The Georgia High School Association’s new heat-acclimatization policy, adopted in March, requires all football players to build up tolerance to high temperatures by working out in shorts and helmets for five days before donning full pads.
Three-a-day practices are banned, and two-a-day practices cannot take place on consecutive days or exceed five hours in a single day; a three-hour rest period is mandatory between the two sessions, and single practice sessions may last no longer than three hours. To demonstrate how serious the organization is about this issue, schools found in violation of the new mandates face fines of up to $1,000.
“We want to make sure that all the kids are out in the sun with moderate levels of practices without the heavy equipment, so they get used to [the] outdoors,” GHSA executive director Ralph Swearngin told The Atlanta Journal-Constitution. “Research has shown there are times when players are most vulnerable.” Those times are usually during morning practices in August, especially in the eastern half of the United States, according to Andrew Grundstein, the climatologist who oversaw the retrospective UGA study that the new policy is based on.
Stephenson High School head football coach Ron Gartrell is keenly aware of heat-related health issues and takes a great deal of precautions to avoid them.
Stephenson players usually begin practice at 5 p.m. during cooler weather; however, practice begins an hour later this summer. Workouts are scheduled for four days a week until the end of July, then will go to five days a week beginning in August. “We monitor kids as best we can, at any sign of trouble, we get them to shade and give them water and ice, Gartrell said.
To make sure players take in a sufficient amount of water to keep from becoming dehydrated he tells them “to spend five to 10 seconds at the water fountain between every class and to bring frozen jugs of water to school.” He said roughly 40 percent of student athletes do it and if players put the frozen jugs in their football lockers, by the end of the day they have ice cold water. There is also a sign in the locker room that says to drink a gallon of water before practice, a gallon during practice and a gallon after. “A lot of the kids bring their own water bottles to practice. That way they don’t have to wait during water breaks,” he said.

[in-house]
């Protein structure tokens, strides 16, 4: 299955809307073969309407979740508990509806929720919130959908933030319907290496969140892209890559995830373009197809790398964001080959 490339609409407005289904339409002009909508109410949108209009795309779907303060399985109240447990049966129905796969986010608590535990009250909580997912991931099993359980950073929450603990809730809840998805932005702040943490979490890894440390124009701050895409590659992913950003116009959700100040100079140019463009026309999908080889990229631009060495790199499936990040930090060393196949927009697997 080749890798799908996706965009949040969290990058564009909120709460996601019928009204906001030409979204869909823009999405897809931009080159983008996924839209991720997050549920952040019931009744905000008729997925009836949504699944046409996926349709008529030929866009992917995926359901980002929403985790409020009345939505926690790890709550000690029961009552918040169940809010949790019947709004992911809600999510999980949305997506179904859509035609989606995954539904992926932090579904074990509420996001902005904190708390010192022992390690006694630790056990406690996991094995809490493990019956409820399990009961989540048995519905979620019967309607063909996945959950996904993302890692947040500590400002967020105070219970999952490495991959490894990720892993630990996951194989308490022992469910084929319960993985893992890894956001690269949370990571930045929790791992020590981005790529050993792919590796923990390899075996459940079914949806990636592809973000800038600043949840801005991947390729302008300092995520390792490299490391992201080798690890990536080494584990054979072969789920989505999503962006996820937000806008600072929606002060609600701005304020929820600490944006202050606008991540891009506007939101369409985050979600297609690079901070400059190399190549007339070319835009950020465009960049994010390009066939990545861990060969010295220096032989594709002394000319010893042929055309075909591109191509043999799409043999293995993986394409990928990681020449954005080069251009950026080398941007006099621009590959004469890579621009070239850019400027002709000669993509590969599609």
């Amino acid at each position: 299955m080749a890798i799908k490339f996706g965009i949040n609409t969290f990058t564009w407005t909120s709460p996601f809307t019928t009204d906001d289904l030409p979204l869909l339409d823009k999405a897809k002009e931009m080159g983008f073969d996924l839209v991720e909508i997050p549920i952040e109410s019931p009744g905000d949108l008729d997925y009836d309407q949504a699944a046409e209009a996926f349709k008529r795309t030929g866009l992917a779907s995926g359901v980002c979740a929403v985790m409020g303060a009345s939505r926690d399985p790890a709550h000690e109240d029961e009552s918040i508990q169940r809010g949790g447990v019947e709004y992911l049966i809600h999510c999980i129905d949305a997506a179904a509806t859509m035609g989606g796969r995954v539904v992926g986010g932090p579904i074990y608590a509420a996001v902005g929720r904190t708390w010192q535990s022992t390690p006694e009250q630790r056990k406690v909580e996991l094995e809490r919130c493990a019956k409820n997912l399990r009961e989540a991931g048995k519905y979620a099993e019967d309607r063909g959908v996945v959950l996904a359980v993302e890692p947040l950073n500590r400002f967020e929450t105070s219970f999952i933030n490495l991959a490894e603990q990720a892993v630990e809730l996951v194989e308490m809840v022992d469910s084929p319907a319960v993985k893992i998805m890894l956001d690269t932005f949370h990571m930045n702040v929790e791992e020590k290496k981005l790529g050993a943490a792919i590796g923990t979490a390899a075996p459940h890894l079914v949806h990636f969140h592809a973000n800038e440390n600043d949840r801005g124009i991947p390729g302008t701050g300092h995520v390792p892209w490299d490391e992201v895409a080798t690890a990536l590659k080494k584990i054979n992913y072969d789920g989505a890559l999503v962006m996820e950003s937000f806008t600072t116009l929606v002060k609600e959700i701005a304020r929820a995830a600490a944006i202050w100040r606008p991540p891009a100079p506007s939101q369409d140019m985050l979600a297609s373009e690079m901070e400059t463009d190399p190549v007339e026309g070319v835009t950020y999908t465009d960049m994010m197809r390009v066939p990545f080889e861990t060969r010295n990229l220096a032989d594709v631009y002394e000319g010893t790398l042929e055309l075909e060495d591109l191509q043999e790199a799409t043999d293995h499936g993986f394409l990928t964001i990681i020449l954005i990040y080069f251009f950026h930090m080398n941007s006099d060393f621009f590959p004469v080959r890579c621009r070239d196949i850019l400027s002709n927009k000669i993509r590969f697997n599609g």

Gartrell said that he can usually tell in the workouts if players have not had enough water or proper nutrition. “They won’t be able to get through the workouts; either it’s a lack of hydration or a lack of food. Kids today eat Pop Tarts, sweet cereal. At least at school they’ll get that school meal in.”
During a recent workout, one player after 30 minutes said he wasn’t feeling well. The player told Gartrell that he had one bowl of cereal all day.
Gartrell said he grew up in a small Georgia town and was outside all the time. He was used to the heat when it came time to practice. “Also, we didn’t have fast food, that plays a lot into it,” he said.
Dante Ferguson, head football coach at Stone Mountain High School, schedules morning practice 8:30-11 or so. Starting Aug. 1 the team will go to two practices each day, two days per week 6:30-9 a.m., then 1-1/2 hours in the afternoon.
“A lot of the guys go to camps so they’re acclimated to the weather by the time we start workouts. They have to pass a conditioning test before they get equipment, like I had to do in college. If they don’t pass, they have to do extra until they pass it.” Ferguson said.
Ferguson said that the coaching staff relies on parents to make sure the players eat and drink the right things. “They should put good things in their bodies and stay away from sodas. I wish more parents would be more educated on nutrition. I send them information on the importance of workouts and nutrition. They do pretty good. Some take to it. Unfortunately, the best food for your body is the most expensive.”